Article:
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As the daughter of a lawyer, I’ve been fascinated by the steady march of generative AI into the legal industry. Memories of my Dad digging through ever-growing piles of paper, rummaging through books in the law library, beholden to the billable hour — will those all become relics as law firms fully embrace gen AI tools?
The jury is still out on that. On one hand, generative AI is shaking up the legal industry, with companies like Everlaw adding generative AI options to their product portfolio, while Thomson Reuters can integrate with Microsoft 365 Copilot to power legal content generation directly in Word.
On the other hand, lawyers tend to be a conservative bunch — and in this case, attorneys would likely be wise to be cautious, with headlines like “New York lawyers sanctioned for using fake ChatGPT cases in legal brief” going viral. Another problem is that their clients may not feel comfortable with law firms using generative AI — a new survey found that one-third of consumer respondents said they’re against any use of gen AI in the legal field.
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But while many law firms may be old school, the legal landscape is also ripe for generative AI disruption. The legal system generates a huge and ever-increasing amount of data to sift through, while there is a boatload of repetitive tasks legal professionals have to deal with — such as in document production — that generative AI could help tackle.
“The law lives and dies on text…and the haystacks [of data] people deal with are huge,” AJ Shankar, who founded Everlaw in 2011, told me in an interview a few weeks ago. “It is just so pervasive, and it is the strength of these large language models — it is what they do particularly well.”
Legal e-discovery is a rich field for generative AI
Shankar said the legal process of e-discovery — which involves taking a huge corpus of potential digital evidence in a case, from emails to documents, and distilling it down into the tiny percentage of smoking-gun data that really matters — has been a rich field for AI over the past several years.
But with Everlaw’s new generative AI, which is available in a beta program, lawyers can go beyond just clustering data at the aggregate level to querying, summarizing and otherwise extracting details from documents to get what they need. For example, the company says that while it typically takes hours for a legal professional to compose a statement of facts, it can now happen in about 10 seconds, delivering legal teams a rough draft to edit and fact check.
“It’s yet another very deep way to interact with individual documents, and then there’s also generating work products and synthesizing evidence across multiple documents,” he said of Everlaw’s generative AI tools, which use OpenAI’s APIs for GPT-3.5 and GPT-4. “That’s something that it does that our prior tools did not do at all.”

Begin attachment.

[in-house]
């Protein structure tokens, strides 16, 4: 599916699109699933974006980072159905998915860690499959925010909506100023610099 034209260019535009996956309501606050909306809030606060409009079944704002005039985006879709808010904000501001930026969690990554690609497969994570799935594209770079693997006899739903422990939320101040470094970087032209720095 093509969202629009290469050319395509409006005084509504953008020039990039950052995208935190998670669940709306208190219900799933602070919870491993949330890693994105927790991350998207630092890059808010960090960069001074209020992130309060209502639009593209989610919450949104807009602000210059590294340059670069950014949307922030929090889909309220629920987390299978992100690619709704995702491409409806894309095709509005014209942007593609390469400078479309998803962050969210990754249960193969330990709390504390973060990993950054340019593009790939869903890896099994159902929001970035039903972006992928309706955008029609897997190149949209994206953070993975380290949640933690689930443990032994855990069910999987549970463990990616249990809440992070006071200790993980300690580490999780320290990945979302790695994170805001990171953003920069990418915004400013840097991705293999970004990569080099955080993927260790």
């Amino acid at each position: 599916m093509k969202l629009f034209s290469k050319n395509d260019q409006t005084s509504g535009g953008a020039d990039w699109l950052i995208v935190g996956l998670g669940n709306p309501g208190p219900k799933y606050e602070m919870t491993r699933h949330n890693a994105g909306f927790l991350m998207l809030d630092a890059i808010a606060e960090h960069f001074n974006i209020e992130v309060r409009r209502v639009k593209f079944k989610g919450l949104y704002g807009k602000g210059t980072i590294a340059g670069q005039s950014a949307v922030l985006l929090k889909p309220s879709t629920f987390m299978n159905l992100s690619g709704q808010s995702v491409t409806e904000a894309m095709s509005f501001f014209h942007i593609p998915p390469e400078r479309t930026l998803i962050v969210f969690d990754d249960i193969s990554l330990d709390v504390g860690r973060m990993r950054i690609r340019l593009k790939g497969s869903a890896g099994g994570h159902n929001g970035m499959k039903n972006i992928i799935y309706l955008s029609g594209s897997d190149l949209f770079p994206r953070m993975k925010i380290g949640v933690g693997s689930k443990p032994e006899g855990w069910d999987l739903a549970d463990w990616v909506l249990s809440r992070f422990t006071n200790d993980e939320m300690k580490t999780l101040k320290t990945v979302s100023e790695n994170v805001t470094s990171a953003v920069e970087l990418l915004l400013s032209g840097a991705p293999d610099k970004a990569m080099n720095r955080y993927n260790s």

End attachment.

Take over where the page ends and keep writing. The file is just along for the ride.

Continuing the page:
Still, Shankar admits that “the jury’s out” on whether and how lawyers will actually use the tools in their day-to-day workflows. “I would say there’s a lot more enthusiasm as opposed to skepticism when we just show them what the thing does,” he said. “This is kind of the litmus test.”
A legal copilot
Thomson Reuters, which includes software platforms like Westlaw, Practical Law and Document Intelligence, has recently pledged to invest $100 million annually in AI. For Thomas Reuters getting lawyers on board with generative AI is all about trust.
“There’s generally a question around trust when generative AI tools start trying to answer questions about legal information or finance — they often make stuff up which isn’t acceptable,” said Kriti Sharma, chief product officer, legal tech, at Thomson Reuters. She told me that the company’s recently-announced partnership with Microsoft 365 Copilot — a plugin that is currently in a closed review beta process but will be fully rolled out by the end of the year — is about “how do we inject trusted legal information into Copilot?”
For example, if lawyers are producing drafts in Microsoft 365, they could ask the Thomson Reuters plugin to validate the legal data, offer a variation of a clause, summarize a precedent or tell them which are the right points to negotiate.
“Think of it as legal intelligence coming into Copilot, where you work,” she said, adding that Thomson Reuters has “a number of experiments and tests ongoing right now, because the stakes are high — we’re working through getting a pretty high bar of accuracy before we can say this is now ready for general availability.”
The tool, she claimed, is “fundamentally going to change how lawyers work. And I think they can’t wait.”
However, while there is excitement, there is nervousness as well, she added. “The nervousness comes from challenges around trust and accuracy, like how do you know this is correct? If you have to check every single thing the machine has done, that’s problematic.”
That is the problem Thomson Reuters, Everlaw, and any other generative AI tool in the legal space has to solve.
“If we can bring in trusted information which is grounded in legal facts, and we can turn that into a high-quality work product that saves people time, that’s when you’ll start to see a big shift,” said Sharma. “Right now it feels like a lot of curiosity and excitement. But now, we need to turn it into real work.”
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